How closely are you measuring the growth and progress of each of channel? For example, are you on a mission to scale social media as a lead generation channel? Or maybe email marketing? Let's say you set a goal to generate 100 leads via social media in March. By using your handy dandy leads per business day metric, you can set daily goals to help you there. This is a numerical-only version of the waterfall chart above, but it could also easily be graphed to help you have a visual representation.
This metric is also a great tool to incentivize, say, your blog team to hit a lead goal for their own channel. Now it's easier for them to do it, because they can actively track their daily progress.
6) Close Rate Per Channel
Every marketer should understand what channels work best for their business from a customer acquisition standpoint. Maybe SEO is your best volume-producing lead generation channel for your business, and social media is one of your smallest. Well, regardless of lead volume, it's possible that social is driving more customers for your business! How, you might wonder? Perhaps the close rate of leads generated via social media is significantly higher than leads generated via SEO ... so much so that SEO's volume isn't enough to make up the difference. That high close rate is also a very strong indicator of the quality of those leads coming from that channel. In other words, do more on that channel! It's your sweet spot.
7) Paid vs. Organic Lead Percentage
Lots of marketers group their channel analysis into larger buckets -- for example, "paid" and "organic" might be separated for analysis. The paid bucket is any marketing that you spend money on (aside from employee time), like social advertising, sponsored newsletters, etc. Organic is the opposite; it's all leads that you generate without cost other than your team's time. Blogging, SEO, social media, and email marketing fall into that bucket.
So if you're a marketing director using both of these "types" of lead generation, you probably want to keep a close watch on how much of your leads are coming from one bucket over the other. You might also set a goal to decrease paid channels as a lead source over time. Measure what percentage of your leads come from each bucket to get a sense for how your organic efforts are working for you, and if you are scaling to reduce your dependency on advertising.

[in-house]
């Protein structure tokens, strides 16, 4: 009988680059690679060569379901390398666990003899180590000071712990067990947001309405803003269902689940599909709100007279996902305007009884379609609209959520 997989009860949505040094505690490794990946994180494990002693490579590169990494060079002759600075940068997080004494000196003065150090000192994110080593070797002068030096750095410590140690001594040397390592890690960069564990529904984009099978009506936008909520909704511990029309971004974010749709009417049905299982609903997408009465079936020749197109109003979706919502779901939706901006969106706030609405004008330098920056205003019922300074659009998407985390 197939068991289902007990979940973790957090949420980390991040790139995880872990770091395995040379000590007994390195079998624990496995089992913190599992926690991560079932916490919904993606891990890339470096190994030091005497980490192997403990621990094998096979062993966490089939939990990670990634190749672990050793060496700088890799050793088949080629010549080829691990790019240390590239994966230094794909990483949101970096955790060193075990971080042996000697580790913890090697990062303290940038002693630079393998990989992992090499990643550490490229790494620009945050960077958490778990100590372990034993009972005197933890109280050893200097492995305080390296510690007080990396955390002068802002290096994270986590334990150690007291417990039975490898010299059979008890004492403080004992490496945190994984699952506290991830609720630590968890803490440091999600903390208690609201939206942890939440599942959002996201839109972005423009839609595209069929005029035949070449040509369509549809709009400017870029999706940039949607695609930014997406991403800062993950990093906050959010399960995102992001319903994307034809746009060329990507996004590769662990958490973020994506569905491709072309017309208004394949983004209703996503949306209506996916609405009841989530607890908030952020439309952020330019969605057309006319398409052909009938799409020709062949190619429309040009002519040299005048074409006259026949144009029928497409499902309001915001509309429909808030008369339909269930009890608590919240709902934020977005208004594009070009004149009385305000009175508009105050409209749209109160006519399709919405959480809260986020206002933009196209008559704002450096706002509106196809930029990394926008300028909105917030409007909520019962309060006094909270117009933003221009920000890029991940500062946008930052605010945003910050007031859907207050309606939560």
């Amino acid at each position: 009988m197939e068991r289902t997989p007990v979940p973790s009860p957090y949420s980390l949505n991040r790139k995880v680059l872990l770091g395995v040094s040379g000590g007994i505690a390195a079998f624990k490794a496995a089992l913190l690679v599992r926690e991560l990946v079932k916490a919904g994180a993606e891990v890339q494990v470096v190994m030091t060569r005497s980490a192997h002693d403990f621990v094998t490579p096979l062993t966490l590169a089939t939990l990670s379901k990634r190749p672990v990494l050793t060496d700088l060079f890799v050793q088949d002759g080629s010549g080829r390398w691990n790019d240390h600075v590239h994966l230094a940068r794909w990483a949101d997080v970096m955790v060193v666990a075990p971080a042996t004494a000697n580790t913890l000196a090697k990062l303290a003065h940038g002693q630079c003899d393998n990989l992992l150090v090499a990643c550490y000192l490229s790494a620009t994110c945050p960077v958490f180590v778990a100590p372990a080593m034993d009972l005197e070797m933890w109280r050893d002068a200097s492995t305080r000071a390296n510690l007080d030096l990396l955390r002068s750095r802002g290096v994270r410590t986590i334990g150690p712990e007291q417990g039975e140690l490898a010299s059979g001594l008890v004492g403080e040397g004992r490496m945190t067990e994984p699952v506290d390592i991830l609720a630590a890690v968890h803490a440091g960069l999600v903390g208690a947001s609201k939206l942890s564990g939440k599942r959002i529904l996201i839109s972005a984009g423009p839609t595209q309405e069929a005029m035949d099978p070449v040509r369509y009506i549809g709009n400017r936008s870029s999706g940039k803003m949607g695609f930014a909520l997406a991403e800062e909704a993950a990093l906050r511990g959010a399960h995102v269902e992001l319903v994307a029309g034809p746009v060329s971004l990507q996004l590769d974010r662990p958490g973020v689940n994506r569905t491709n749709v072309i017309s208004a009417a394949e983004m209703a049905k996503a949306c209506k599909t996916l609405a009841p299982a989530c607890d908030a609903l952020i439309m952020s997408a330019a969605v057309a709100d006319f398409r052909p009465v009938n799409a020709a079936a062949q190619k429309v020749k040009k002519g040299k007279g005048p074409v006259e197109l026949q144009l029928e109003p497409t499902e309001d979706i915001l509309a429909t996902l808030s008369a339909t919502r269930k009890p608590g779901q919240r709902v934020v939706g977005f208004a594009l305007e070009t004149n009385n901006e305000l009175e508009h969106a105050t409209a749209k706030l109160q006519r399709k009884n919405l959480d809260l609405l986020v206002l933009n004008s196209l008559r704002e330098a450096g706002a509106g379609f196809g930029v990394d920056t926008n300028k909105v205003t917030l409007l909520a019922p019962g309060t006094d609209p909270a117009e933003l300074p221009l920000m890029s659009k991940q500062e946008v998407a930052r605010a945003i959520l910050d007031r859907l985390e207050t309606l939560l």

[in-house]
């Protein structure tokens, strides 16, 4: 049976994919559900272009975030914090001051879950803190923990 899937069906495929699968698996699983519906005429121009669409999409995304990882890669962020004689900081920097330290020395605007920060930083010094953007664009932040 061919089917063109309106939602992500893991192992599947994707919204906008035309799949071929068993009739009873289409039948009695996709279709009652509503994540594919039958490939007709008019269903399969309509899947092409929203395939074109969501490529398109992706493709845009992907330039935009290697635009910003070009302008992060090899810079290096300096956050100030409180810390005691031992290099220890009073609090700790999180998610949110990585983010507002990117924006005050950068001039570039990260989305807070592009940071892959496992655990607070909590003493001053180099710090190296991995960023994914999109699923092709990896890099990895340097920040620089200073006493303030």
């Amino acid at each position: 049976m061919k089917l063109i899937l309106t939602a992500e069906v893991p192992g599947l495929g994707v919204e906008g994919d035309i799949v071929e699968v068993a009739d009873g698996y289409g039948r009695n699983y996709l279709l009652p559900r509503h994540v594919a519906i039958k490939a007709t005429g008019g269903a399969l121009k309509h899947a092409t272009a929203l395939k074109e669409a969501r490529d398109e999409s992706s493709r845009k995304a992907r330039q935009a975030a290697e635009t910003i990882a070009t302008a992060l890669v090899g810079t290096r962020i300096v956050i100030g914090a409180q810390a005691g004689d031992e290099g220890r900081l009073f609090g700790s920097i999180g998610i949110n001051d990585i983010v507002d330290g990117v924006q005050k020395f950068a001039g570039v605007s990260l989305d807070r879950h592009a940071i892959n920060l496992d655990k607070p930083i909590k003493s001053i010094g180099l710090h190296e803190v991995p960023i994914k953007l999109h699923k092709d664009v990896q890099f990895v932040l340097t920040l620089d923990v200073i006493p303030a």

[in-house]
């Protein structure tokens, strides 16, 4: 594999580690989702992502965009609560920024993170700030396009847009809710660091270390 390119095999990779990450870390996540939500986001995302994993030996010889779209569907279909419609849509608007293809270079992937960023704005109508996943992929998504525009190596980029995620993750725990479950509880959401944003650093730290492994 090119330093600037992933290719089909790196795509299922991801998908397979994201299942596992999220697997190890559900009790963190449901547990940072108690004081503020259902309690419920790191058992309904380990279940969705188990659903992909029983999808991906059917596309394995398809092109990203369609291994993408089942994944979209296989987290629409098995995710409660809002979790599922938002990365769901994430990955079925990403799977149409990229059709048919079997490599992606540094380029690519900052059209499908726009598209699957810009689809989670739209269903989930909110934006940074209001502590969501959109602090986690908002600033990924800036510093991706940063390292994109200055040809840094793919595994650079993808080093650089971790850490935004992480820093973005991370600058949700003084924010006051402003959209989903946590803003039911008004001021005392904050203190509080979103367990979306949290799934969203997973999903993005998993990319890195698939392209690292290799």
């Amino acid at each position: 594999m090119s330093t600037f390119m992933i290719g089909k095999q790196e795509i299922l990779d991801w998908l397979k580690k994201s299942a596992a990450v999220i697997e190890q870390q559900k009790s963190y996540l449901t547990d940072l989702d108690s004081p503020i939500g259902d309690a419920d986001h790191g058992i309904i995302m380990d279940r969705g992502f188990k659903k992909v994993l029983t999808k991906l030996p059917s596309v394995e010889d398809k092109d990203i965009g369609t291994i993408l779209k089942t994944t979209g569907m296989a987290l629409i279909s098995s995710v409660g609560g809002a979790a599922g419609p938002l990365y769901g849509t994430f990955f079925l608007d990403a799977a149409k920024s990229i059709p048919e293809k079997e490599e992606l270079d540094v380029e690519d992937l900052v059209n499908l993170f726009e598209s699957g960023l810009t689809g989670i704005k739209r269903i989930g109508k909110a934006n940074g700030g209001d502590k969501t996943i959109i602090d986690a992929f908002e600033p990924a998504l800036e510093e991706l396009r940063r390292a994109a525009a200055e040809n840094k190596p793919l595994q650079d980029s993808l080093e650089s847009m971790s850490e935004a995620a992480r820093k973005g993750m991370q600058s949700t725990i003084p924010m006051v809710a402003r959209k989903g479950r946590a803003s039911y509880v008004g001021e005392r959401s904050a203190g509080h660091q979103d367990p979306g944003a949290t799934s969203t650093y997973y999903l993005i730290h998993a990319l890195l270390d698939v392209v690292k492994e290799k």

How do you measure the impact of a blog post? Or an ebook? How do you know if the effort and time you put into that piece of content ... well ... paid off? Measuring the impact of content is a tricky, tricky skill, but it can absolutely be done. Below are a handful of wonderful metrics to let you know if the stuff you're making is paying off.
8) Leads Generated Per Offer
One great use of content, particularly premium or long-form content, is to gate it behind a landing page to encourage your visitors to fill out a form. That content is often called an offer, because it's what you are offering on that landing page. But how do you know if that offer was worth creating? Simple! By tracking how many people filled out that particular form on the offer's landing page. Now that you have that number, how does that lead volume compare to other offers of yours? Knowing that will help you determine how effective different types of offer content are to your marketing efforts.
9) Landing Page New Contacts Rate
So we're all comfortable with landing page submission rate, or the rate at which landing page visitors fill out your landing page form. But how can you differentiate your repeat form-fillers from your newcomers? Well, new contacts rate is a great place to start! This metric is a wonderful tool to let you know the percentage of new people you're attracting to your business. In other words, what is the rate at which new contacts only are filling out your form? This is a much better gauge of whether your content is helping you attract a new audience that you can do business with.
10) Call-to-Action Clickthrough Rate
Let's step back for a moment ... how do potential leads get to your landing pages again? Ah yes! Calls-to-action (CTAs)! You know, those little mini "ads" for your best content on your website that guide people to the content on your landing pages. By monitoring your call-to-action clickthrough rate, or the rate at which people visit a page and then click on the page's CTA, you'll be able to understand how valuable that offer is to incoming traffic.